Nuance Delivery 2: Awal is BlackboxMedia's Tire Burning Boy

Well, I was working on a different Nuance #2 - the upcoming release of Juan Solera / Palm and Play's documentary "Blame Game" (former working title Clean Hands).

But before I could make an announcement, another German White Savior documentary has just been released!  "Welcome to Sodom" makes Awal Muhammed (and perhaps fellow Musketeers Yaro and Razak? Didn't see them in the trailer) return for another one of his tire-burning-circus acts.

In fairness, I have only been able to see the trailer.  But hey, here's the same theme.  Agbogbloshie in Ghana is presented as "Europe's Ewaste Dump". Shots of girls with water baskets on their heads. Shots of garbage being dumped (not even electronics) through a frame of a 1970 television husk.  But if the trailer and website is any indication, our hero is, once again, Awal Muhammed of Savelugu (north of Tamale) Ghana.

Here he is with his gasoline-filled-tire-burning-act (previously seen on Placebo's MTV video last year).  This is not something they do - use this much fuel to make this big a fire - except when European camerapeople are present. Awal is credited with figuring out that it's the fire that brings the cameras for your close up (a hint for Hollywood Extra Wannabees, perhaps).

Again, all I've seen so far is the trailer.  I hope this documentary surprises me. So far, not so much.

Here is Awal taking a bath.

Here he is using 4 times the lighter fluid he usually needs for the wire burning shots.

There's a shot of him doing jumping jacks with smoke in the background, shots of him pulling the wheelbarrow.  I have to hand it to Awal, he seems to have figured out that Michael Anane was making a lot of money to bring documentary filmmakers, and he can attract them himself, and at least get a lunch or some better tips out of it.

The best part about the Florian Weigensamer / Christian Krones - directed trailer is at the very end - Awal with his cell phone, which he has used to take a picture of Weigensamer.  Note the caption...

I don't speak German, but I recognize "Ils sont fous les blancs" when I see it.

"Die Weissen haben einfach zu viel Spas" = "These white people are just too much fun".

In Part 3 (assuming no further surprise appearances by the Scrap Boys), I'll talk about another documentary which actually investigates the "premise" that Agbogbloshie is a dystopian European waste dump.  But do go back to Nuance #1 if you haven't seen my own cheap interview with Emmanuel Nyaletey and Awal in 2015.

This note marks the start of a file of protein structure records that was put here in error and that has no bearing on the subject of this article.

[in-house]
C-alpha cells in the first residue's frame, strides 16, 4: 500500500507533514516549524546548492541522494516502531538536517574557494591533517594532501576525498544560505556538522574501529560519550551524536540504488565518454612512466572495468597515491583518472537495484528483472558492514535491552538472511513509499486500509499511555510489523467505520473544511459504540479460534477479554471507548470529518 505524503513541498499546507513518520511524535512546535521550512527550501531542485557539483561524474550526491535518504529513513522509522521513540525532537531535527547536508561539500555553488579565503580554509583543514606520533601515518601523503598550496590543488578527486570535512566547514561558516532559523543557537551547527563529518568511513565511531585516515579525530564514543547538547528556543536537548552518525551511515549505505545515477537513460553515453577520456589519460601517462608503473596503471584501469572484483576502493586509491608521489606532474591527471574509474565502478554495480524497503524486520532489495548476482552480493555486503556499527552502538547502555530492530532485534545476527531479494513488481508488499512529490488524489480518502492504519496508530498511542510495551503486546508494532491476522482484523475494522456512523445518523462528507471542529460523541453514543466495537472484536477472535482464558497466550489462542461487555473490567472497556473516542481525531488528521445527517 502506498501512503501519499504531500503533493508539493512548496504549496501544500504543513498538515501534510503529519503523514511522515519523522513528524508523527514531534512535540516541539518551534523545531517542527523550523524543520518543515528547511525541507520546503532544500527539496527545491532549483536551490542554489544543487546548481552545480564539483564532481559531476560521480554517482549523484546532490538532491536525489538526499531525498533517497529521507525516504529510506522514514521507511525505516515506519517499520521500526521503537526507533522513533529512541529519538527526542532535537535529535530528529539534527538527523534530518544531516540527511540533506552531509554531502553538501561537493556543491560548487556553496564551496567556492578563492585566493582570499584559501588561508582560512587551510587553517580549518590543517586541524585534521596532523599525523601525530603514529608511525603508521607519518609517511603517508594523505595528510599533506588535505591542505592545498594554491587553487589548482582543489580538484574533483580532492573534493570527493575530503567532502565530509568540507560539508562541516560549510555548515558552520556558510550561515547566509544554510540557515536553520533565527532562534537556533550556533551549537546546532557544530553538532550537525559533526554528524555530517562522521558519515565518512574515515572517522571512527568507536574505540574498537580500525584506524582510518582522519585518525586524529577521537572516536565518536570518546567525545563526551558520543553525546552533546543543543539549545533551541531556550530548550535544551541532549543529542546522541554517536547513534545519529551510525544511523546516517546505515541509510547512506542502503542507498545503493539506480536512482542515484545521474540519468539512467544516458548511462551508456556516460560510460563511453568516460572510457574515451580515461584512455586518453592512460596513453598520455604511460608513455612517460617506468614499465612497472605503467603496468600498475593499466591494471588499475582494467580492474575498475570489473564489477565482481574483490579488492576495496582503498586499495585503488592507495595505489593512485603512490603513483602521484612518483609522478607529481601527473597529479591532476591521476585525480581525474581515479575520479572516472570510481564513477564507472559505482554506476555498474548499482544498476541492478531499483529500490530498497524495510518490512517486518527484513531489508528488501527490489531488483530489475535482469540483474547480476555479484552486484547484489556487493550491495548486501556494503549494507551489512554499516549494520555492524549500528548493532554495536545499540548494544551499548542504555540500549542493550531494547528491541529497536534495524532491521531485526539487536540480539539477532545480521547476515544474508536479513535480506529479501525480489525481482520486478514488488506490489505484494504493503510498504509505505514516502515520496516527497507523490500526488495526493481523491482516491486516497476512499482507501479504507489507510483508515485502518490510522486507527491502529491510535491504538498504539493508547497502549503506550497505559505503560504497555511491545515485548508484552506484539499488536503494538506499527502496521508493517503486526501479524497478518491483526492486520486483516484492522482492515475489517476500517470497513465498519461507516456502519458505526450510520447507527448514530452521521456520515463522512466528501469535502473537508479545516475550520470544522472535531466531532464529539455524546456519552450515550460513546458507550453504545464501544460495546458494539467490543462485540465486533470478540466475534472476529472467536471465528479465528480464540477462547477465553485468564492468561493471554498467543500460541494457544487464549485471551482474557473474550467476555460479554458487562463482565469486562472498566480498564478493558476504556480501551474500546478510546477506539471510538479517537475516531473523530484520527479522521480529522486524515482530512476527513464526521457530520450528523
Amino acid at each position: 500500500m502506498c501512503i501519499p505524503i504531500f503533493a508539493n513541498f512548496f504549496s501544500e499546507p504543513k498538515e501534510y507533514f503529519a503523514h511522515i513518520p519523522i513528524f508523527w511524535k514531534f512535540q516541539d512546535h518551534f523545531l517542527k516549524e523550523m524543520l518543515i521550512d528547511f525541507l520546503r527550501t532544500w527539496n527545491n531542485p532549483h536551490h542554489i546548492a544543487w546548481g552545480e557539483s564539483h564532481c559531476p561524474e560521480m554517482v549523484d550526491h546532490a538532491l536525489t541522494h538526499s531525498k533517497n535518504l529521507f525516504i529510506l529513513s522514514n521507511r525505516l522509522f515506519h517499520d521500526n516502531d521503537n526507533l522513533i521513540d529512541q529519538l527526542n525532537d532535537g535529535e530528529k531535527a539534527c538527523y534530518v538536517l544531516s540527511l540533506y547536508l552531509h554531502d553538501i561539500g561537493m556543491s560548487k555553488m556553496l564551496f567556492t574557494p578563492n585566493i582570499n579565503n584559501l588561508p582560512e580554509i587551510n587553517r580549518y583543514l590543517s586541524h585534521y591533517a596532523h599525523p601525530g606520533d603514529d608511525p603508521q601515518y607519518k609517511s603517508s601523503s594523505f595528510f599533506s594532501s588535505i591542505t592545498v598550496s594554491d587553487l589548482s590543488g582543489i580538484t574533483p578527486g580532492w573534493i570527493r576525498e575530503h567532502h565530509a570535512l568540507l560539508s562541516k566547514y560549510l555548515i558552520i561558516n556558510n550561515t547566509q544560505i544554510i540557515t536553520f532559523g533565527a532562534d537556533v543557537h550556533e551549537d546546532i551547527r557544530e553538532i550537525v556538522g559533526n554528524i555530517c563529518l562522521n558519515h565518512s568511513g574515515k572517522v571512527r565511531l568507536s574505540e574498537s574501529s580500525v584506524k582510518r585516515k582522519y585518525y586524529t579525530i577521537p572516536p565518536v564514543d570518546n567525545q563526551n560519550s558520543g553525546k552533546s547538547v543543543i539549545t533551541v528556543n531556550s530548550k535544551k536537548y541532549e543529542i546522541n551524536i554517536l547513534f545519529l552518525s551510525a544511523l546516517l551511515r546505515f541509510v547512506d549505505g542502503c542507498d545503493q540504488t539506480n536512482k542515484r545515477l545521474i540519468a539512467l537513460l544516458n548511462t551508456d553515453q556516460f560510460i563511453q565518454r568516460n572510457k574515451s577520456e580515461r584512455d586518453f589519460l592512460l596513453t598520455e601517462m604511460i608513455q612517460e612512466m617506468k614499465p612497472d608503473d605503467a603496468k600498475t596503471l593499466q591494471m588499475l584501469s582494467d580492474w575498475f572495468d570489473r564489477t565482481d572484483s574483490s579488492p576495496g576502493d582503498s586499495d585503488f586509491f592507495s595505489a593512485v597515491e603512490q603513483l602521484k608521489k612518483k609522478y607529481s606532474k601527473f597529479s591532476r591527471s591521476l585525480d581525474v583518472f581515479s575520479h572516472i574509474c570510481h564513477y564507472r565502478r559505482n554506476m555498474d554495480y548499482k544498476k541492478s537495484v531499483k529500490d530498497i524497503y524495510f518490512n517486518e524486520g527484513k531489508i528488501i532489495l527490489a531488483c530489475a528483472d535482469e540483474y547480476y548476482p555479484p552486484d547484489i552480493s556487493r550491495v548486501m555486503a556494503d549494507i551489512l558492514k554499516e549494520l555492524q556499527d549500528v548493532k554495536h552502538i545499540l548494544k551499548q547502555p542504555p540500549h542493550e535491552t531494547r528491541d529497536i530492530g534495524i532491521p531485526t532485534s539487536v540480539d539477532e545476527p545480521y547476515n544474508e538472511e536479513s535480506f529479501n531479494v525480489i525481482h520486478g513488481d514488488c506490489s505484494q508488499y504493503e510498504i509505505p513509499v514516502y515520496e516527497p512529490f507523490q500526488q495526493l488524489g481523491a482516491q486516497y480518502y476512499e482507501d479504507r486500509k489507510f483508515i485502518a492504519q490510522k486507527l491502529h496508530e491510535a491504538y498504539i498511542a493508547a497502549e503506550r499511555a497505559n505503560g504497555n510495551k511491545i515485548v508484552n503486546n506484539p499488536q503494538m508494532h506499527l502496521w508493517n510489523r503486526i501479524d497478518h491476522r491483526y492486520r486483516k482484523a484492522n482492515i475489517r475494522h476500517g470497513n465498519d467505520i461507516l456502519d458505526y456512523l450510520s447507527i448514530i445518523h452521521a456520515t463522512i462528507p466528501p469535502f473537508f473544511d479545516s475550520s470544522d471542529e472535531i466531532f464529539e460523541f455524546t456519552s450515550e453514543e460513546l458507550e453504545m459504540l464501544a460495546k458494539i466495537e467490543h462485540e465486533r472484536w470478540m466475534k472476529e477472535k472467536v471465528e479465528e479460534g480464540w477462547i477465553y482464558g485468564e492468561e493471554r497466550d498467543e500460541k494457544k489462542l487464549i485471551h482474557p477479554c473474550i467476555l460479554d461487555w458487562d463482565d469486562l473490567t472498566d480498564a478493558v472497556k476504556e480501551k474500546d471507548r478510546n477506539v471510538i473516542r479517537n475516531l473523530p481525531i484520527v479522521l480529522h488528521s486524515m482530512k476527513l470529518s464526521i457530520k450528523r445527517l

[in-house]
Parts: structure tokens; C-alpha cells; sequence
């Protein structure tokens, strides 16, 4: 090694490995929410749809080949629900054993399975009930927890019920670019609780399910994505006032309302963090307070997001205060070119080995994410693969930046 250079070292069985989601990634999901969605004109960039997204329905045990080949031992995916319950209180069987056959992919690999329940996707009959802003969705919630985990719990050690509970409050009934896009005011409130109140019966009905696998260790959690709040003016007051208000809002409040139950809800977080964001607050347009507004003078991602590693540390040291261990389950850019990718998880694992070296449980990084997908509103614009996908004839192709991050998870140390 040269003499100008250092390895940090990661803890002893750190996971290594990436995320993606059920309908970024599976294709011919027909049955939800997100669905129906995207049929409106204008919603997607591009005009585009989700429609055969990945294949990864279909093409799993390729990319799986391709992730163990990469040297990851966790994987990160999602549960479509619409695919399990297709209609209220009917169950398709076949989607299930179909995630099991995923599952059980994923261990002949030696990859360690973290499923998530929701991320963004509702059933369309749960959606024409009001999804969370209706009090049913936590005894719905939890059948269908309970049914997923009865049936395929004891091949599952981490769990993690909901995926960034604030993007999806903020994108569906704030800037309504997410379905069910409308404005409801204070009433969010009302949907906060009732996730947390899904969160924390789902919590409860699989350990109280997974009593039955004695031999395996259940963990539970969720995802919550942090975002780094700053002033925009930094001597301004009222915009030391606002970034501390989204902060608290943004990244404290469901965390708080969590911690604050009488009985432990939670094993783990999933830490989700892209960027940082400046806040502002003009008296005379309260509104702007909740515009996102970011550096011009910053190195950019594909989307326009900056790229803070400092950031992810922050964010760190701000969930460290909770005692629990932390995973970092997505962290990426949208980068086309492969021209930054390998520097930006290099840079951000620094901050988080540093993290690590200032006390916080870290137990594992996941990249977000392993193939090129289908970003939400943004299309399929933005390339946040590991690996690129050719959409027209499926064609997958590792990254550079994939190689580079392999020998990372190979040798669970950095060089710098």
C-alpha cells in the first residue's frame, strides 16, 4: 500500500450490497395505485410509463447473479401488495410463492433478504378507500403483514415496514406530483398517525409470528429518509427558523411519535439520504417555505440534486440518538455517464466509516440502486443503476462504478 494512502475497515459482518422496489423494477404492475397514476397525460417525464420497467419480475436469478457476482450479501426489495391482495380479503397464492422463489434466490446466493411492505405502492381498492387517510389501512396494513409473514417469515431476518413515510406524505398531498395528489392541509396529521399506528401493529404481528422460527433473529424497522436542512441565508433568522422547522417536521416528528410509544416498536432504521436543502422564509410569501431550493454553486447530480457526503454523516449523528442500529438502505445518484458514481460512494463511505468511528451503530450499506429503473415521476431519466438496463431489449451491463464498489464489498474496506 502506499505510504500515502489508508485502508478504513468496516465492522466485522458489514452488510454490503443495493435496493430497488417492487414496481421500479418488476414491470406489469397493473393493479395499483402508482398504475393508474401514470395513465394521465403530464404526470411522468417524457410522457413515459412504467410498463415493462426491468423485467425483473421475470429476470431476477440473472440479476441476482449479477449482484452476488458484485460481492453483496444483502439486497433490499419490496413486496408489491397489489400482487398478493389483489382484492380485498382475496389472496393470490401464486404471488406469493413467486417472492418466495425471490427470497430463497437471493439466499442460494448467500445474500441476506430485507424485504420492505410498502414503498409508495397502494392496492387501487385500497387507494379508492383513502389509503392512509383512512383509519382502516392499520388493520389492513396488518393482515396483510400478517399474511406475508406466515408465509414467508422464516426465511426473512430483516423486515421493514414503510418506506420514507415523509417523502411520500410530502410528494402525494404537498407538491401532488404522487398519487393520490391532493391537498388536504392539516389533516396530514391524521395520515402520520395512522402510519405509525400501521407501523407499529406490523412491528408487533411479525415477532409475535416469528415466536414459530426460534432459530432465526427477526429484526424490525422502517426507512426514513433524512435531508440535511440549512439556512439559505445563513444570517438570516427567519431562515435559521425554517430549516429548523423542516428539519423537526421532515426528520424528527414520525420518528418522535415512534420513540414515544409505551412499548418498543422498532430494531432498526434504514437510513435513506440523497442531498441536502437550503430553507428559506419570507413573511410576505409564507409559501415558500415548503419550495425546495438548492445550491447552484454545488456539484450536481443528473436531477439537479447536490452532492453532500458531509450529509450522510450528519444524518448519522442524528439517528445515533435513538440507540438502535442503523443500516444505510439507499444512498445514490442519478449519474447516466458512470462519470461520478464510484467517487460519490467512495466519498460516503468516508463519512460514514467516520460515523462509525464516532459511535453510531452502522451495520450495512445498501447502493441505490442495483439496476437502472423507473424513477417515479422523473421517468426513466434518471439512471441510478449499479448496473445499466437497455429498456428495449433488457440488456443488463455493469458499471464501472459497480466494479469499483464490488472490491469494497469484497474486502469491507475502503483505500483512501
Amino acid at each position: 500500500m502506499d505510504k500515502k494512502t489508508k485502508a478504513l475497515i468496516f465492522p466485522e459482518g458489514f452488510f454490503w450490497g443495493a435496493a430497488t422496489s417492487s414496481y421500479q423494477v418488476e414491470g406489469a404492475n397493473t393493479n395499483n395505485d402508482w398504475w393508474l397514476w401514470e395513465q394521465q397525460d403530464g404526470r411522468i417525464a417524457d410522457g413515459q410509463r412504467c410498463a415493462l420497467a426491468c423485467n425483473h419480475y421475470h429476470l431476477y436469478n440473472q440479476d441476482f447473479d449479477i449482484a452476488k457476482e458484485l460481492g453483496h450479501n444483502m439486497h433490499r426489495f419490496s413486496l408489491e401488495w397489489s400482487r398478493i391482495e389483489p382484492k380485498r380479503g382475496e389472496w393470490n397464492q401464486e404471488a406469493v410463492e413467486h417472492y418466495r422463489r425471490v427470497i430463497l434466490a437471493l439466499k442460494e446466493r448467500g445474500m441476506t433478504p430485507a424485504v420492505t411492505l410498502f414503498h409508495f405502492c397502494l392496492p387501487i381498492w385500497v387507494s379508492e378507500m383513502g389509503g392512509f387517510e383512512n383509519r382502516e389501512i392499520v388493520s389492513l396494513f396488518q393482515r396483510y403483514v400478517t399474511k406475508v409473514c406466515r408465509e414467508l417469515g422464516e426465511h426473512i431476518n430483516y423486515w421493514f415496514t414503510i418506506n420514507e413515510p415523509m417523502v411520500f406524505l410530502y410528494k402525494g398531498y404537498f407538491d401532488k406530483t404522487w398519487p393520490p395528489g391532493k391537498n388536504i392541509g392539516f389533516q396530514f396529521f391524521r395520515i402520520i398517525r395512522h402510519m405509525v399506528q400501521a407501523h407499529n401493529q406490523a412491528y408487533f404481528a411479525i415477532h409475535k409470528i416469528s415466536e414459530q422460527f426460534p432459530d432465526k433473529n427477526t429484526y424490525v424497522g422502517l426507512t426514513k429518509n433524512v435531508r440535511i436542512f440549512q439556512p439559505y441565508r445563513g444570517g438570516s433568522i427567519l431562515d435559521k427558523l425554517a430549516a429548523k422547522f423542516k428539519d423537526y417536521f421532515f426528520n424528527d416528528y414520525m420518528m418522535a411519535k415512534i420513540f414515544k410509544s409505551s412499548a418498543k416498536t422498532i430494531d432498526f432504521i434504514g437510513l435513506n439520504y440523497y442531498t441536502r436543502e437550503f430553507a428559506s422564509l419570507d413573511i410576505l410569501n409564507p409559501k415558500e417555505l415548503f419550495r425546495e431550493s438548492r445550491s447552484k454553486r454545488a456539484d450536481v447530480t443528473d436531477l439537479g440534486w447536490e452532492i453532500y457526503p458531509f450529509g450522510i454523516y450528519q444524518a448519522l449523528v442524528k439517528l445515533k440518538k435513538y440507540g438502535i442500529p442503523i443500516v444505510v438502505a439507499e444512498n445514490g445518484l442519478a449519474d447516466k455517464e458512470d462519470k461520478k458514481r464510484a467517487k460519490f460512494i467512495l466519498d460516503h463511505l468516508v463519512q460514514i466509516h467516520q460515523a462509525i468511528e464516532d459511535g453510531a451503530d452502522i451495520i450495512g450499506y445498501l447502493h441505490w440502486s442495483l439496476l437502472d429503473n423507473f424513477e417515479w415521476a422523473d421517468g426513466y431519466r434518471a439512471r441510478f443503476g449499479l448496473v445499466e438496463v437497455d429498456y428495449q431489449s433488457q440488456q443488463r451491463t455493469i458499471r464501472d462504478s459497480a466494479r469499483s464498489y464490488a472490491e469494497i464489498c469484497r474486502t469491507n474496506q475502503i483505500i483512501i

I hope Christian Krones and Florian Weigensamer don't bristle and react to my blog the way @ItsSashaRainbow did.  I do understand, having worked with authors and reporters and documentary filmmakers, how much of their heart and soul goes into these films.  As I said last year, photojournalism's credibility is, in a way, a large part of the Collateral Damage or Friendly Fire.

That will be my own documentary title, should I run into some time or a sponsor or develop some editing talent that I have yet to demonstrate.  One thing I have learned is that since I don't make a living as a reporter or documentary filmmaker, I have time.  I don't have to be the first. I can take time and digest, and am constantly fine-tuning the points I made on this blog, for example, ten years ago. The best reporters I have met like to go back to a place another time or two, to see what they may have missed, to refine their initial impressions (Adam Minter).  Or datajournalists (like Jacopo Ottaviana) go to find World Bank data, or published professorial research (Josh Lepawsky).

Alexis de Tocqueville, or TinTin?  You decide which kind of reporting you want.

Snowy aka Milou quote - are we not aces>

"N'est-ce pas que nous sommes des as?"

Are we not aces?

or, "Are we not asses"?

All kidding aside, Agbogbloshie is the city dump and scrap recycling yard for waste and junk appliances and auto scrap collected from the City of Accra.  It is near the center of Accra, on land which has been in dispute for a couple of decades (the commercial value of the land to developers is growing, much higher than the value of the slum dwellers businesses and shantys).  It has been written about for decades in professional development journals... I learned a lot by looking up "urban development", "water pollution", "electricity use per household", non-ewaste terms, which leads to very well researched (and often boring) articles funded by IMF, World Bank, UNDP, etc.

No comments: